Vital Dollar may receive compensation from companies, products, and services covered on our site. For more details, please read about how we make money.
If you’re looking for a way to make money, whether it’s part-time or full-time, there are plenty of options. Online side hustles and jobs in the gig economy tend to get the most attention from blogs, but sometimes the best opportunities are the ones that don’t get as much exposure.
Today, I’d like to share an interview with Kathy about her experience with a very interesting side hustle that pays surprisingly well. Kathy is a full-time social worker, and she also works as a Speech Language Pathology Assistant part-time in order to make some extra money.
As you’ll read in the interview, working as an SLPA is something that can be done full-time or as a side hustle. Kathy did have to put in some effort to become qualified for the job, but now she earns an excellent rate with a side hustle that she truly enjoys (and she’s having a real impact on others with her work).
If you are looking for side hustle ideas and considering ways to make money outside of a job, maybe this could be a good fit for you as well.
Interview with Kathy
Can you tell us a little bit about yourself?
I’m a baby boomer, a wife, and a mom, living with my family on the west coast. Over the past 4 or 5 years, I’ve become very interested in personal finances. My husband & I made a lot of mistakes with our money when we were younger!
Fortunately, we changed our ways, but we soon realized we were behind in saving for retirement. While looking for retirement catch-up strategies, I discovered the Financial Independence/Retire Early (FIRE) movement, which helped me believe that it’s still possible to save enough for a comfortable retirement.
Editor’s note: Kathy also has her own blog at Baby Boomer Super Saver. Be sure to check it out.
What do you do full-time?
I’ve worked full-time as a social worker for many years, serving people who have mental illness, developmental disabilities, and victims of domestic violence. Currently, I work for a government agency that helps low-income elderly people age in place, in their own homes.
Social work is a helping profession, but until recently, I never had a social work job that helped my bank account much! Earning low pay as a social worker prompted me to try various side hustles over the years, including becoming a licensed speech language pathology assistant.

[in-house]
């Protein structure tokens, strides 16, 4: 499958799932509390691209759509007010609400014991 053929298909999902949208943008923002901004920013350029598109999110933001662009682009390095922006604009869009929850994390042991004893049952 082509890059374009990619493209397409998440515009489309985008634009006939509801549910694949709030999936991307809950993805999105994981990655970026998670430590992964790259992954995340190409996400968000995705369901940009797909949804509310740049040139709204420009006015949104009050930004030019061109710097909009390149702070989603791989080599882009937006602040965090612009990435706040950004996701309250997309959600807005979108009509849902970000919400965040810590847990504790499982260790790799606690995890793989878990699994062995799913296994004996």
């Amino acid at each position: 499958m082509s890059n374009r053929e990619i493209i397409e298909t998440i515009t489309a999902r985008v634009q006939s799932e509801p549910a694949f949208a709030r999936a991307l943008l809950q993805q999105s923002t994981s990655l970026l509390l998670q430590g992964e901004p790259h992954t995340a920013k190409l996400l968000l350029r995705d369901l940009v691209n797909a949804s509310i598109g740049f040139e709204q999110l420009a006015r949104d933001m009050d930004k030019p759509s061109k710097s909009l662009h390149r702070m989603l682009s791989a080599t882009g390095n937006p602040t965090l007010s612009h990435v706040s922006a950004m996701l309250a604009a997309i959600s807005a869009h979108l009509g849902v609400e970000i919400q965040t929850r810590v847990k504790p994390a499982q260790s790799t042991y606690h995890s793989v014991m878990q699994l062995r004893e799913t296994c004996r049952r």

What exactly is a Speech Language Pathology Assistant and what are the minimum requirements to be qualified for the work?
A Speech Language Pathology Assistant (SLPA) is exactly what it sounds like – an assistant to a Speech Language Pathologist (SLP). SLPAs must work under the supervision of a SLP.
To become an SLP, you’ll need a Master’s degree. However, to become a SLPA, you only need an Associate degree or a Bachelor’s degree. Part of the required coursework includes field placement experience, which is needed to obtain a license.
In addition to a speech language pathology degree or a communication disorders degree, both positions require a license from your state licensing board. In my state, I must renew my license every two years and keep up with continuing education requirements.
How did you get started with speech therapy?
When our daughter was young, I wanted to stay home with her, so I took a break from social work and started a family childcare business in our home. After 10 years, I returned to social work, but missed working with young children.
My sister-in-law is a speech therapist and she encouraged me to consider the profession. I knew of a couple other speech therapists who worked in early intervention and asked to observe a few of their speech therapy sessions. Speech therapy with toddlers looked a lot like play!
I thought about becoming an SLP, as speech therapy offers the opportunity to work in many different settings and the ability to make a six-figure income. At the time, I could not afford to stop working and enroll in a Master’s program. Instead, I enrolled in an online program to get a second Bachelor’s degree in Communicative Disorders.
Luckily, I was able to keep working while getting my degree. Once finished, I took 3 additional required classes to become an SLPA from a nearby community college and completed my field placement experience at an elementary school. The entire process of getting a second degree, extra classes and field work experience took two years.